“The only explicit parallel that I thought about was that the early 1930s was a particularly fucked up time. 1934 was the year of the production code in the United States, so it was the year that images of gay people had to go underground and become very coded, while the previous year in Europe saw the rise of fascism and the Nazis especially, which also drove gay people and gay culture underground. Something that I came to understand in the making of Paragraph 175 was that just as we see in The Celluloid Closet that there had been a plethora of queer imagery—that was stereotyped, but kind of in a good-natured way—in the United States before the production code, similarly in Weimar Germany in the 1920s there was this really thriving gay and lesbian culture that was driven underground by the Nazis. Then it became something much more dire, mostly for gay men, who were arrested under Paragraph 175, the German sodomy law.”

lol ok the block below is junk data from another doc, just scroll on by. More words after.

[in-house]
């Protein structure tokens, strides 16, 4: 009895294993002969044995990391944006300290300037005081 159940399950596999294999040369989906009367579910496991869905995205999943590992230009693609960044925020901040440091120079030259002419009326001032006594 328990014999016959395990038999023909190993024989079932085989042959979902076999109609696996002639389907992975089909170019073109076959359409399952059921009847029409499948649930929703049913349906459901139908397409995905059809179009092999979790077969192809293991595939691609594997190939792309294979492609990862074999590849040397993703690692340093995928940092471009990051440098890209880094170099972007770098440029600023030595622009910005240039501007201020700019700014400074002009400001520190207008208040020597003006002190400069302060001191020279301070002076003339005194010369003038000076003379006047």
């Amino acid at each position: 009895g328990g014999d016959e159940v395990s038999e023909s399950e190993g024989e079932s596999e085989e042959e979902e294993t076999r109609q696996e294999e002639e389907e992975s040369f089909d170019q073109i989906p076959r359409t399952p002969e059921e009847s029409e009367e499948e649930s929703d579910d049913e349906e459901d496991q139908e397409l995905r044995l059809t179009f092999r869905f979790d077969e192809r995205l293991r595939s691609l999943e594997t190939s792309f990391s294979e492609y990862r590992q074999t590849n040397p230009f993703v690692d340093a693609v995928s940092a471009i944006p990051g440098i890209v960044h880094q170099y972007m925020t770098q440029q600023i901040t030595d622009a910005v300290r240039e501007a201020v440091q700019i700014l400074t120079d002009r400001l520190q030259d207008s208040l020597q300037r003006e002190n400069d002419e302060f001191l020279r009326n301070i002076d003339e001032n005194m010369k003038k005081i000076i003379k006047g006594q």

“Many of these men after the war lived with a real sense of shame and didn’t talk about their experiences and remained closeted. Klaus Müller, the historian in Paragraph 175, who brought the subject to Rob and me, had been doing research on these men for years before we first met him in Amsterdam. He told us that he’d been researching this older generation of German gay people, and being German himself, he was researching his own past. He told us that he’d found some queer survivors of Nazi persecution who he thought would be willing to speak openly on film for the first time. The men had hardly spoken about their experiences to anybody except Klaus. One of them, Heinz F, had never talked to anybody at all about it until we filmed him. The interviews are really powerful as a result of that. These are things they had wanted to talk about for 50 years but had been repressing them.”